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April 19, 2014

Top TV Stories of 2006: Everything is serialized

by Joel Keller, posted Jan 2nd 2007 3:08PM
Hiro from Heroes(Part 2 of 5) Leave it to the networks to take a good idea and copy it so many times, it runs the format into the ground. Remember what happened after the success of Seinfeld and Friends? We got show after show of groups of friends hanging out together, most of which were mediocre at best. The same thing happened this past fall; due to the success of 24, Lost, and Prison Break, viewers were greeted with a slew of serialized shows, supposedly playing out a single plot over a season or seasons. The shows were of every type, from comedies (Big Day) to tense kidnapping dramas (Kidnapped, Vanished).

Out of all the serialized shows that premired in 2006, only two -- Jericho and Heroes -- can be thought of as successful shows. What did the networks and the producers of these shows do wrong? I can think of a few reasons, which I'll list after the jump.

People can only commit to a few shows per week: What I mean by "committing" to a show is that a person watches every episode, week in and week out. Procedurals like CSI and Without A Trace work because you can pop in and out of the show, missing episodes, and still be able to follow the action. Other shows with serial elements, like House and Ugly Betty also don't punish their viewers if they miss episodes because, you know, they decide to have a social life.

Serialized shows don't allow for that; miss one episode of Lost, and you'll have a heck of a time trying to catch up. As a result, many viewers shied away from the new set of serialized shows becuase they didn't want to get started with yet another new show that demanded their full attention.

Networks scheduled serials next to and against other serials: Watching shows like Lost tires you out; you have to concentrate so much to make sure you don't miss any of the story, you're not in the mood to watch a similarly intense show afterwards. In that light, it's understandable that viewers didn't even bother watching either Kidnapped or The Nine because Lost left them mentally drained (ABC finally realized this, which is why Lost will air at 10 PM when it returns).

NBC probably also made a fatal mistake scheduling Kidnapped, a very well-made and well-acted show, in the same timeslot as the much-hyped (by me and other critics) The Nine. Audiences skipped over Kidnapped to see The Nine, then didn't like what they saw when that show started (see below). By that time, both shows were doomed.

The concepts of these shows didn't make long-term sense: When Keith and I were previewing the fall pilots in our old APB podcasts, we would repeatedly ask each other what the second seasons of some of these shows would be like. Would there be another kidnapping in the second season of Kidnapped? Would the robbery that's the catalyst for The Nine play out ten minutes at a time for multiple seasons? How long will we wait to find out about the nuclear attack that's at the heart of Jericho?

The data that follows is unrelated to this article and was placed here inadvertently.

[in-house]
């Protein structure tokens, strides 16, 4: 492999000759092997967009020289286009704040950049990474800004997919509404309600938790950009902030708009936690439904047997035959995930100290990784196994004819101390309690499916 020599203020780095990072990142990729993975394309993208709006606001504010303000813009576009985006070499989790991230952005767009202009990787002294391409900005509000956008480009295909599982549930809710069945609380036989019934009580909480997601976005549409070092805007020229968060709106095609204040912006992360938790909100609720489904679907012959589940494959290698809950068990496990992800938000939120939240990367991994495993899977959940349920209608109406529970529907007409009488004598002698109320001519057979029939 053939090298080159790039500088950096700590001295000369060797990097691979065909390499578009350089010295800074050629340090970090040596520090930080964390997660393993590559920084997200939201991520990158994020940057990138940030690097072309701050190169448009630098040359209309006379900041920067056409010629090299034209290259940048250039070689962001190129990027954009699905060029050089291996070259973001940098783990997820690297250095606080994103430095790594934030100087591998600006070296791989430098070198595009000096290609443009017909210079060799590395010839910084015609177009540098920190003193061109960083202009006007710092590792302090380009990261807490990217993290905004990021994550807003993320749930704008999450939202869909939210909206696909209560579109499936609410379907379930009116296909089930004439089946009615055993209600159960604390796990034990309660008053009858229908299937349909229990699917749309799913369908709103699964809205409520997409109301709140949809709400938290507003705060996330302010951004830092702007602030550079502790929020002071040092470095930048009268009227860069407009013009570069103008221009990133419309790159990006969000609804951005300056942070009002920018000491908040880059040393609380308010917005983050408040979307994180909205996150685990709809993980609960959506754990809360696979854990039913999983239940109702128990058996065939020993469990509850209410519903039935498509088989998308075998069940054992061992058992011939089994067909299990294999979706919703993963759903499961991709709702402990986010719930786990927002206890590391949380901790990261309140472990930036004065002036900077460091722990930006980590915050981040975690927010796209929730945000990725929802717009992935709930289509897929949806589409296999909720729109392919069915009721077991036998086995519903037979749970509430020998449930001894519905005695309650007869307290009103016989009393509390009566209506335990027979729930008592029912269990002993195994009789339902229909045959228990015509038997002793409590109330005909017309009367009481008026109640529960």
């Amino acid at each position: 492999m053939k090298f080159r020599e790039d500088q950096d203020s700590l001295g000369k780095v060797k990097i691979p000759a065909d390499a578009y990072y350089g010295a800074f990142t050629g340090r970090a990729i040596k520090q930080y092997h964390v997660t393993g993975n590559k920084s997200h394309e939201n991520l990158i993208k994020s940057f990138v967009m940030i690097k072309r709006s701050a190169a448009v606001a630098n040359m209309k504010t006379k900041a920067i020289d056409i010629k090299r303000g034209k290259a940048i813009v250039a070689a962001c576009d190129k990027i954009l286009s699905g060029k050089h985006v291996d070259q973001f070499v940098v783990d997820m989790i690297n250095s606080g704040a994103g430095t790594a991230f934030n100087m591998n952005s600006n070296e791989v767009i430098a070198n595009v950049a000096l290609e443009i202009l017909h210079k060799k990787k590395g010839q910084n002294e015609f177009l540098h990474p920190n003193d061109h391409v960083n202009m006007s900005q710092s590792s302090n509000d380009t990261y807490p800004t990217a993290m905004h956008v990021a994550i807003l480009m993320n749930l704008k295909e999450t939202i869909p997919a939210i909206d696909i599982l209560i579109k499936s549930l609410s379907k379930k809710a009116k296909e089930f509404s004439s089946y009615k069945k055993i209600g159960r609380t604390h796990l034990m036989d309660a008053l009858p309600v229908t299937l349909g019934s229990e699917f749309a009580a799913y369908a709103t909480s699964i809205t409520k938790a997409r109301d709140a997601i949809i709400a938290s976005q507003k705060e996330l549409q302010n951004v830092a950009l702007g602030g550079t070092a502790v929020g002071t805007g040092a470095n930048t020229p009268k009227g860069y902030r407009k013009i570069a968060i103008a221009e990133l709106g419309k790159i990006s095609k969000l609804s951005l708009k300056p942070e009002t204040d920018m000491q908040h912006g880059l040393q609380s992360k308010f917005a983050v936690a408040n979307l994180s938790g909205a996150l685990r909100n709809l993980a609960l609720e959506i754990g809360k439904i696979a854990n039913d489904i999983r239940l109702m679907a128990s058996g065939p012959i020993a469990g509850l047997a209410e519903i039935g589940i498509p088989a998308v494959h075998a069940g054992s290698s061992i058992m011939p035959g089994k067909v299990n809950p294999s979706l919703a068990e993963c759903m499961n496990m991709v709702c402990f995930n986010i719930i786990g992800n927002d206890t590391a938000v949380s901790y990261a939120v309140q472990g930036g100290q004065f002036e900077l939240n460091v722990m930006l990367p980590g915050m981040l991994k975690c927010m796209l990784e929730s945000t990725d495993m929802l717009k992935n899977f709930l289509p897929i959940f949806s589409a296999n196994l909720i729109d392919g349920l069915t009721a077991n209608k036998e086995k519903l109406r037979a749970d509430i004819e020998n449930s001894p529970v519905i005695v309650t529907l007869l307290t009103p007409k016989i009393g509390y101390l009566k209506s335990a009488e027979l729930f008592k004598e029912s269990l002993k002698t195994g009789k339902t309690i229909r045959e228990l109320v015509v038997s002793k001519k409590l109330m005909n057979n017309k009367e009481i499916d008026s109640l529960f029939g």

Some writers seemed to answer that question for us, as the story for Heroes is developing well, but is open-ended, and Jericho concentrates on the interpersonal stories in the town. The Nine is the show that failed in its mission the most; after a riveting pilot, the writers decided to be stingy with details about the robbery, concentrating on the interpersonal stories of the victims. Unlike the case with Jericho, doing that left viewers frustrated and annoyed, and they ran from the show in droves.

Viewers didn't want to be left hanging: Despite assurances from network executives, viewers were wary that they'd get involved with a serial, then be left hanging if the show got cancelled before the story was resolved. There were just way too many examples of that phenomenon from the 2005-06 season to keep viewers from thinking that the rugs would be pulled from under them again.

So instead of getting fleeced again, many viewers decided not to get involved in the first place. And the networks, in their infinite wisdom, justified that behavior; Vanished is gone, The Nine is on "hiatus", and Kidnapped was put on NBC.com, even after the network saying it would at least play out the plot in 13 episodes.

What programming trend do you think the networks are going to run into the ground in 2007? Let me know in the comments.

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Xeri

I just keep waiting to see if they'll finally bring back Battle of the Network All-Stars. C'mon! Who wouldn't want to see Kevin James compete against Patrick Dempsey and Matthew Perry in a potato sack race? It'd be ratings gold! lol

January 03 2007 at 12:51 AM Report abuse rate up rate down Reply
Adam

I pray to God that they finally run reality shows into the ground. And by "reality" I'm including American Idol, Dancing with the Stars, Skating with the Stars, Cooking with the Stars, Playing Hide and Go Seek with the Stars, and whatever other crappy junk like that they can come up with.

I understand that these shows cost about $23.89 to make so they can afford to make 100 as long as just one catches on. But I just don't understand why people keep watching.

January 02 2007 at 5:48 PM Report abuse rate up rate down Reply
Joe Bua

Joel, the top TV story of 2006 is how much Studio 60 has disappointed.

The show sucks like an vacuum cleaner.

January 02 2007 at 5:06 PM Report abuse rate up rate down Reply
dtt

Don't know what will play out in 2007, but I vote for reality shows -- unlike Serialz, even the bad ones (reality shows) come back for multiple seasons.

These reality shows are like cockroaches -- you can kill kidnapped or day break in a matter of weeks, yet Donald Trumps "apprentice" is coming back for season 4 (or 5 I forget)....Explain that.

January 02 2007 at 4:20 PM Report abuse rate up rate down Reply

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